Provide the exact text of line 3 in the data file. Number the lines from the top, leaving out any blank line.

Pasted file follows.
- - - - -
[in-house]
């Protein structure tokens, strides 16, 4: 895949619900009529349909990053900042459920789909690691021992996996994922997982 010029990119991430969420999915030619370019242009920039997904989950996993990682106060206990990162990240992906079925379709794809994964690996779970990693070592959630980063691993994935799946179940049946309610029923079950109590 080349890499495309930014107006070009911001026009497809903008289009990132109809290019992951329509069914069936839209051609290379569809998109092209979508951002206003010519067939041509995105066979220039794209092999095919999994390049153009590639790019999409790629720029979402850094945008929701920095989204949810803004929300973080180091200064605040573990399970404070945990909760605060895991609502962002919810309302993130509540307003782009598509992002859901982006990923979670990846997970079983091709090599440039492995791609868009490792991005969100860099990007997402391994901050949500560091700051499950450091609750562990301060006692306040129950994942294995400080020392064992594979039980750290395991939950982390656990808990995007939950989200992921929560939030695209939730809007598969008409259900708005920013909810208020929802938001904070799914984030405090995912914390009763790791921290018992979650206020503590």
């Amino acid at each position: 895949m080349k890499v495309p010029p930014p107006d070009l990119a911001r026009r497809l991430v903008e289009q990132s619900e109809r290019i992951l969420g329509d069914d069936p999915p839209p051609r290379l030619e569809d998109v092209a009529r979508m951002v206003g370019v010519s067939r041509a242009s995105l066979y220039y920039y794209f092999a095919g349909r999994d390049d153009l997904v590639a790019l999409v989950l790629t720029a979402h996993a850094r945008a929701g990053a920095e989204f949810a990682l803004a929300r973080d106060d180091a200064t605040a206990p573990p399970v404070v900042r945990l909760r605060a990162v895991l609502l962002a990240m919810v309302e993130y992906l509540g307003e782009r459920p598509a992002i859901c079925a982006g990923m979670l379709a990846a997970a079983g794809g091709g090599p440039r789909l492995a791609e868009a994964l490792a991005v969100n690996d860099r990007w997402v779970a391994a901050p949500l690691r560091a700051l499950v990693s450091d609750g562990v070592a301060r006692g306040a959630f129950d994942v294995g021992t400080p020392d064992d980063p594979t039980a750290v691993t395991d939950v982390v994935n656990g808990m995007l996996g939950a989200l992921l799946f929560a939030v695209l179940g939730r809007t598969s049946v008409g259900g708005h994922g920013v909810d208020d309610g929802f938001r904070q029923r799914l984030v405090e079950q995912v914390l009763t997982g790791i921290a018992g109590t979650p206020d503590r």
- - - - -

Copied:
């Amino acid at each position: 895949m080349k890499v495309p010029p930014p107006d070009l990119a911001r026009r497809l991430v903008e289009q990132s619900e109809r290019i992951l969420g329509d069914d069936p999915p839209p051609r290379l030619e569809d998109v092209a009529r979508m951002v206003g370019v010519s067939r041509a242009s995105l066979y220039y920039y794209f092999a095919g349909r999994d390049d153009l997904v590639a790019l999409v989950l790629t720029a979402h996993a850094r945008a929701g990053a920095e989204f949810a990682l803004a929300r973080d106060d180091a200064t605040a206990p573990p399970v404070v900042r945990l909760r605060a990162v895991l609502l962002a990240m919810v309302e993130y992906l509540g307003e782009r459920p598509a992002i859901c079925a982006g990923m979670l379709a990846a997970a079983g794809g091709g090599p440039r789909l492995a791609e868009a994964l490792a991005v969100n690996d860099r990007w997402v779970a391994a901050p949500l690691r560091a700051l499950v990693s450091d609750g562990v070592a301060r006692g306040a959630f129950d994942v294995g021992t400080p020392d064992d980063p594979t039980a750290v691993t395991d939950v982390v994935n656990g808990m995007l996996g939950a989200l992921l799946f929560a939030v695209l179940g939730r809007t598969s049946v008409g259900g708005h994922g920013v909810d208020d309610g929802f938001r904070q029923r799914l984030v405090e079950q995912v914390l009763t997982g790791i921290a018992g109590t979650p206020d503590r």